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30 year fixed mortgage rates

See current mortgage rates from top lenders. Compare rates and terms instantly.

By Chris Jennings

As a Credible authority on mortgages, Chris Jennings covers topics including home loans and mortgage refinancing. His work has appeared in Fox Business and GOBankingRates.
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Compare 30-year mortgage rates from top lenders

With so many mortgage lenders competing for your business, you’ll want to shop around for the best mortgage rate. Enter some basic information about yourself and the property you’re looking to purchase in the table below to get started. We’ll generate loan options and show you prequalified rates from our partner lenders — all without affecting your credit score.

How it works

Find the right mortgage for you

Checking rates won’t affect credit score

  1. Fill out a quick form

    Tell us a little bit about you and your dream home to get accurate prequalified rates without impacting your credit score.

  2. Compare rates from multiple lenders

    No bias, no bait-and-switch. We show you transparent, prequalified rates so you can make an informed decision.

  3. Finish up with your chosen lender

    Once you choose an offer, finish verifying your information with your lender to close your loan.


What is a 30-year fixed-rate mortgage?

A 30-year fixed-rate mortgage has the same interest rate for the duration of the loan. Your  mortgage interest rate and monthly payment won’t be impacted even if the market changes. As long as you make on-time payments in full, you’ll make the same payment and pay the same interest rate until the loan is paid off.


Advantages of a 30-year fixed mortgage

There are three key benefits to 30-year fixed mortgages:

  1. Lower monthly payments:

    With 30 years to repay your loan, your monthly payments will be more affordable than they would be with a shorter loan term. The longer loan term can make the cost of homeownership more manageable.

  2. Predictable monthly payments:

    Because the mortgage interest rate never changes, your payments never change, either. For the entire 30-year loan term, you’ll know exactly how much you’ll have to pay each month, making it easier to plan and budget. That can be a big relief when compared to adjustable-rate mortgages (ARMs), which can fluctuate a great deal.

  3. Able to get a more expensive house:

    A lower payment with a 30-year mortgage could allow you to afford a more expensive home. Just make sure not to borrow more than you can truly afford.

Find Out: 

What Is a Mortgage Rate and How Do They Work?


Disadvantages of a 30-year fixed mortgage

While a 30-year fixed mortgage is popular, there are some drawbacks to keep in mind:

  1. Higher interest rate:

    By giving you 30 years to repay your home loan, lenders are taking a larger risk. To offset that risk, lenders usually charge you a higher interest rate on 30-year fixed mortgages compared to loans with shorter terms.

  2. More total paid interest:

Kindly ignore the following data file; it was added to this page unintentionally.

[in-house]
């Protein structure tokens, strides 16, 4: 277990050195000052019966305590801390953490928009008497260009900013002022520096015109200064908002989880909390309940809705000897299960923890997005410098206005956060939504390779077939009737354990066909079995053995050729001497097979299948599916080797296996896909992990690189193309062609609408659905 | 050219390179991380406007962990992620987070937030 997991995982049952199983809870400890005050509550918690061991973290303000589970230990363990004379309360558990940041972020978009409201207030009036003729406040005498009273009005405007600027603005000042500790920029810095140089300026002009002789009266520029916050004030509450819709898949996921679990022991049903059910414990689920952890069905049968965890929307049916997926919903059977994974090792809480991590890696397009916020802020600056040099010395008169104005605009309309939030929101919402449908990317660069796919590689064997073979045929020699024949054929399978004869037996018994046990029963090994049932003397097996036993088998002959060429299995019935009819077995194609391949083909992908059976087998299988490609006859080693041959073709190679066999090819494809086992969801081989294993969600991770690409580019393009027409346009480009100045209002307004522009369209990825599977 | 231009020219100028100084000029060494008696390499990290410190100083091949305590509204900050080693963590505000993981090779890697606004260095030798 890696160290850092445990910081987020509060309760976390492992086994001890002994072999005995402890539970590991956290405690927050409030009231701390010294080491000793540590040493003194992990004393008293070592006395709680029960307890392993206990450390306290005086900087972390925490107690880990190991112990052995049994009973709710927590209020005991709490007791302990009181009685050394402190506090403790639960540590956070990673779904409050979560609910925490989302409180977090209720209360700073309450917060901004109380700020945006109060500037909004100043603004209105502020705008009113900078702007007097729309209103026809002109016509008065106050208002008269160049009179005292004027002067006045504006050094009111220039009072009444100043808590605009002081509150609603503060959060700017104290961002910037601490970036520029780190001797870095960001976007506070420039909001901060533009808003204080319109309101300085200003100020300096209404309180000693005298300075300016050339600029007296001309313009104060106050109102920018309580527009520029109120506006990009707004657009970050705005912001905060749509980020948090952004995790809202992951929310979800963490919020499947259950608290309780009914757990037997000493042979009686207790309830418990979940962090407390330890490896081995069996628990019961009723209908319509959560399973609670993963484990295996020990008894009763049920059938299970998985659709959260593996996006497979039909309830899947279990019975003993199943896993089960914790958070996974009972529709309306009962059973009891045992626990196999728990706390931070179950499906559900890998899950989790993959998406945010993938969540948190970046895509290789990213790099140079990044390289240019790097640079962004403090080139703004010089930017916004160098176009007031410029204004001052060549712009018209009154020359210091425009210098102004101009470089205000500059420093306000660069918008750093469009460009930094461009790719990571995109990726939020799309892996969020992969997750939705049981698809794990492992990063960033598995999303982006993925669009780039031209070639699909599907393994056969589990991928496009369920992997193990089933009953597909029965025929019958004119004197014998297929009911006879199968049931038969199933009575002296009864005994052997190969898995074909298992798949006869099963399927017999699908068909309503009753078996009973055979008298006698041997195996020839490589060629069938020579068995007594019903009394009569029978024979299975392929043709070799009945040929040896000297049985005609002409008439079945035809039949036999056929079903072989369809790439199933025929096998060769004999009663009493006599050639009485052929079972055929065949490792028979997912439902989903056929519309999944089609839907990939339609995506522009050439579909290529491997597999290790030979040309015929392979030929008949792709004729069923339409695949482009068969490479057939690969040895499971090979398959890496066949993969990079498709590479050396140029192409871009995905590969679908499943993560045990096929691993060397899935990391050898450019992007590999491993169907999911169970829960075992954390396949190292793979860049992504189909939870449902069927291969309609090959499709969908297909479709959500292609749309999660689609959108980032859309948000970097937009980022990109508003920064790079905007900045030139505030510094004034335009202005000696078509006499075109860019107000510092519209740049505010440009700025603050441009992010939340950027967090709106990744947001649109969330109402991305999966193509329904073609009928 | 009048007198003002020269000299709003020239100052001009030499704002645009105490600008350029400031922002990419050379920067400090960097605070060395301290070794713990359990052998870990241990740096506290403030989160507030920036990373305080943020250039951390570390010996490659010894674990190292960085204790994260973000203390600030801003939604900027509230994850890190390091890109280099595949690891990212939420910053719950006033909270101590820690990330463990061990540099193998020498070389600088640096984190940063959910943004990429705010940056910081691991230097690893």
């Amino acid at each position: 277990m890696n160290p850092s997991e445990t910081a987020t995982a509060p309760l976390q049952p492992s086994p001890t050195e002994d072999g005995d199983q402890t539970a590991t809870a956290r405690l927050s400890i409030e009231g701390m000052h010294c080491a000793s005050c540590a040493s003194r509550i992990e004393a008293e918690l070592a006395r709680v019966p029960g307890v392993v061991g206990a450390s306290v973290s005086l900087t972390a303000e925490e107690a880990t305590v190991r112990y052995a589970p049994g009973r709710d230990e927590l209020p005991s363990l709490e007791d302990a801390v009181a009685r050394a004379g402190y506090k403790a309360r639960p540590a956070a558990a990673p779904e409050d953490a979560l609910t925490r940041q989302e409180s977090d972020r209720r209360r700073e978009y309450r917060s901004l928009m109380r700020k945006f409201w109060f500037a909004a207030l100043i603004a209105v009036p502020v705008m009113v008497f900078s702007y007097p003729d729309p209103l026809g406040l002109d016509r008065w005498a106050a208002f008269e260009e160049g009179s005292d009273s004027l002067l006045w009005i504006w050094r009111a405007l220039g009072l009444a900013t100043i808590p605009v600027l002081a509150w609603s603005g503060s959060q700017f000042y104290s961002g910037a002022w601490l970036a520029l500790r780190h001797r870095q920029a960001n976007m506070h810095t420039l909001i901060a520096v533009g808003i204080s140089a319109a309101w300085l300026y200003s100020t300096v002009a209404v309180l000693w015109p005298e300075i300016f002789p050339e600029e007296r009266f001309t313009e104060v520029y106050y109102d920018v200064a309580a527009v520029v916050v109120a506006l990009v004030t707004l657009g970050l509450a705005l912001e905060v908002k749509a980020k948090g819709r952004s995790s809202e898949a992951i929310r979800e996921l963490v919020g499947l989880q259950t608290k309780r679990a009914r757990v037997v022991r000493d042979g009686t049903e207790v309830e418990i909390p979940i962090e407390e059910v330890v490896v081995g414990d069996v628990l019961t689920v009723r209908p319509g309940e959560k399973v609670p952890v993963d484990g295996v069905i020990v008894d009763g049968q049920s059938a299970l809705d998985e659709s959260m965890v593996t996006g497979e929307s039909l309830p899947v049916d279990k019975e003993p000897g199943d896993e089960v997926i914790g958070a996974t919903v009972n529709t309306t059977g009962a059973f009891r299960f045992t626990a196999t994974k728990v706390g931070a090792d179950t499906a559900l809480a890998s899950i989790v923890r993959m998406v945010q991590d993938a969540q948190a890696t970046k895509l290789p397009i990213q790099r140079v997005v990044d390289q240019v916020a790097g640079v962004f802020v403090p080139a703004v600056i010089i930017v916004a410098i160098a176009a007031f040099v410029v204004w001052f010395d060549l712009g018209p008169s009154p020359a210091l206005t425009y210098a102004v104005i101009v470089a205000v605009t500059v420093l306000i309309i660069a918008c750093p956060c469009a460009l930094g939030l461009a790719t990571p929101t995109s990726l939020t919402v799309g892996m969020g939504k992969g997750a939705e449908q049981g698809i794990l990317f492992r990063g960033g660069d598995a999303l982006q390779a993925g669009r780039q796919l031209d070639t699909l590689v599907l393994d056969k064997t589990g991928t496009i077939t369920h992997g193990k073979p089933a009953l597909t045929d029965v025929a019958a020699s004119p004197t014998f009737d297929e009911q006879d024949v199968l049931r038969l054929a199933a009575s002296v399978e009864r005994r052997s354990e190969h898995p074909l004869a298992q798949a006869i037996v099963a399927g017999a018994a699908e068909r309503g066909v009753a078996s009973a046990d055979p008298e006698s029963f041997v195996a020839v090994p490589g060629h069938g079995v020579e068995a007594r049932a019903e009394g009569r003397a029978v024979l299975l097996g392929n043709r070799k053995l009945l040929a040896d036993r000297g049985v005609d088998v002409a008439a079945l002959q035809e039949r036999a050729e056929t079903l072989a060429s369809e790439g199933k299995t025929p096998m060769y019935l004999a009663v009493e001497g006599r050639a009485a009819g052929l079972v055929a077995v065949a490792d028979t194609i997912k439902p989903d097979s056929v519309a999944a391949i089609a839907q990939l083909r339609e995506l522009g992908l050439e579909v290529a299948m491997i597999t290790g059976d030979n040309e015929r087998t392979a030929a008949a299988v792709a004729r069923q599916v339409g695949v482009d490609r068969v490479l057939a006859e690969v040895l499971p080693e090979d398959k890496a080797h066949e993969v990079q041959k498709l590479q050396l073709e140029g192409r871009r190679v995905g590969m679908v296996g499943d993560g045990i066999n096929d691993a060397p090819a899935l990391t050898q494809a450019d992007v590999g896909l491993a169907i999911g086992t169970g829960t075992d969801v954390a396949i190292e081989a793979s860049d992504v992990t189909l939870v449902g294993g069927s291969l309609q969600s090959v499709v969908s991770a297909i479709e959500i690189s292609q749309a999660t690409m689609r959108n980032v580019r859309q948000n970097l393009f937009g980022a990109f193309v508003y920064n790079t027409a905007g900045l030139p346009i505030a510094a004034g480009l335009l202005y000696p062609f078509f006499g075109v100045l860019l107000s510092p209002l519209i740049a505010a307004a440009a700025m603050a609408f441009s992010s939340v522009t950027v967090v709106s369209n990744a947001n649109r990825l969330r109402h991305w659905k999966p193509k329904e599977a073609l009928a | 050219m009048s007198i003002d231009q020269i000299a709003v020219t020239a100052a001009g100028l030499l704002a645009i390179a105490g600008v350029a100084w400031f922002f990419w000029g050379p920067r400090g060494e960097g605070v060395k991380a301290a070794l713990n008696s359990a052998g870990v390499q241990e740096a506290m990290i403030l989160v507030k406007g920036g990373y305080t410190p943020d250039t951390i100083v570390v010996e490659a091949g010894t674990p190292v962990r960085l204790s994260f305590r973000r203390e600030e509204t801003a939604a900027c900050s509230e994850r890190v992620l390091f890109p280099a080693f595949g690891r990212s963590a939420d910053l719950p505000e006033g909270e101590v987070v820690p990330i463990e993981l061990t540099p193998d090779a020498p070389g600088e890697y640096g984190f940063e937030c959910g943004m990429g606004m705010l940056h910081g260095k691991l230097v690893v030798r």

Having a 30-year mortgage makes your monthly payments more affordable. However, the longer loan term means more interest will accrue on your loan, causing you to repay far more than you originally borrowed.

  3. More time to build equity:

    Because of the lower monthly payment and long loan term, much of your payment will go toward the interest that accrues each month on your mortgage rather than the principal. With a 30-year mortgage, it will take you longer to build equity in your home.


How to shop for a 30-year fixed-rate mortgage

Many banks and online lenders offer 30-year fixed-rate mortgages. With Credible, you can get a streamlined pre-approval for a home loan in as little as three minutes — making getting a mortgage faster and easier. Plus, you can compare lenders and interest rates all at once and finish the entire application process online.

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By Chris Jennings

As a Credible authority on mortgages, Chris Jennings covers topics including home loans and mortgage refinancing. His work has appeared in Fox Business and GOBankingRates.
Full bio

Mortgage rates for 30-year fixed loans have hovered around 3% since the start of the COVID-19 pandemic, according to data from Freddie Mac’s Primary Mortgage Market Survey.

A rate of 3% is exceedingly low, especially when you look at historical 30-year fixed mortgage rates. For instance, in 2011, the average annual rate for 30-year fixed loans was 4.45%, and in 1981, the rate reached an all-time high of 16.63%.

Market conditions (i.e., supply and demand) contribute to interest-rate fluctuations, but monetary policies implemented by the Federal Reserve are the primary driver. Although the Fed doesn’t set mortgage rates, it does set a federal funds rate, which is the rate banks use to make short-term loans to each other. The federal funds rate, in turn, influences the rates banks charge to loan you money. When the federal funds rate goes up, mortgage rates tend to go up as well.

In times of economic crisis, the Fed may reduce the federal funds rate. For example, in response to the Great Recession, the Fed reduced the federal funds rate from 5.25% in September 2007 to between 0% and 0.25% in December 2008. The federal funds rate currently sits in that same range as the U.S. economy recovers from the effects of the COVID-19 pandemic.